Save Our Seeds Flyer

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Welcome to "Save Our Seeds"

‘Save Our Seeds’ (SOS) started as a European initiative in favor of the purity of seeds against genetically modified organisms (GMO) . The initiative was created in 2002 by the Foundation of Future Farming and since then advocates for a zero tolerance for contamination of seeds. Due to new developments in genetic engineering linked to the advent of CRISPR/Cas9, Save Our Seeds enlarged its focus and now also advocates for a GMO free nature.

Hundreds of organizations and some thousand citizens of the EU have become affiliated with Save Our Seeds’ many activities. Its projects strive to keep nature and agriculture free from genetic engineering and promote organic agriculture, biodiversity and food sovereignty.

SOS organizes the yearly GMO Free Regions conference, co-ordinates the European Stop Gene Drive Campaign,  the Bantam Mais action and is co-publisher of the Informationsdienst Gentechnik (GE Info Service). SOS was involved in the creation of the Weltagrarbericht (World Agriculture Report) and has shared its findings all over Germany. Together with many other organizations, SOS is responsible for the campaign “Meine Landwirtschaft – Unsere Wahl” (My Agriculture, Our Choice), engaged with the realignment of European agricultural policy after 2013.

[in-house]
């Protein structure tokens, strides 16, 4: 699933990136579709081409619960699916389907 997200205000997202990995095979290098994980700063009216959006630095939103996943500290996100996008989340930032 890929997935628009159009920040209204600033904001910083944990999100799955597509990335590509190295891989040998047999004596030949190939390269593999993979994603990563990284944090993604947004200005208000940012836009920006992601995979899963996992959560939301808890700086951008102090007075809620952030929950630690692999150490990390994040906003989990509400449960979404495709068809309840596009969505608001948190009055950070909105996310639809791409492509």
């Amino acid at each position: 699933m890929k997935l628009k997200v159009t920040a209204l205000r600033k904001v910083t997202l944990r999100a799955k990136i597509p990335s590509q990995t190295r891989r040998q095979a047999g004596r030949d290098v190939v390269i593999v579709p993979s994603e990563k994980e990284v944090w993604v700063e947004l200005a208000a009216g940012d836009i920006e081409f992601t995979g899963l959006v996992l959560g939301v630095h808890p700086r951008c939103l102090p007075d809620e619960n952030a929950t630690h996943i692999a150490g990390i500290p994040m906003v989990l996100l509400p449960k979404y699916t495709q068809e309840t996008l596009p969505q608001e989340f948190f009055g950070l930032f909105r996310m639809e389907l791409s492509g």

With its campaigns and initiatives, SOS networks with different organizations, companies, politicians, scientists, farmers, and interested citizens; and wishes to lead a productive debate towards sustainable change.  

Deregulation of EU's GMO legislation?

The move had been expected: On 24 September, the European Commission officially proposed to fundamentally change the EU's genetic engineering law: Certain genetically modified organisms (GMOs) are to be exempted from the current risk assessment and labelling requirements. To this end, they are given new names such as "new genomic techniques", "targeted mutagenesis" and "cisgenesis" and would no longer require genetic engineering approval. Three years ago, the European Court of Justice clearly classified these products of new genetic engineering techniques such as CRISPR/Cas as GMOs. As a result, the EU Commission now proposes to change the law under which the court ruled. The exceptions now proposed are only the beginning. This is a good reason to lodge your first objection to this plan by 22 October. Please get involved!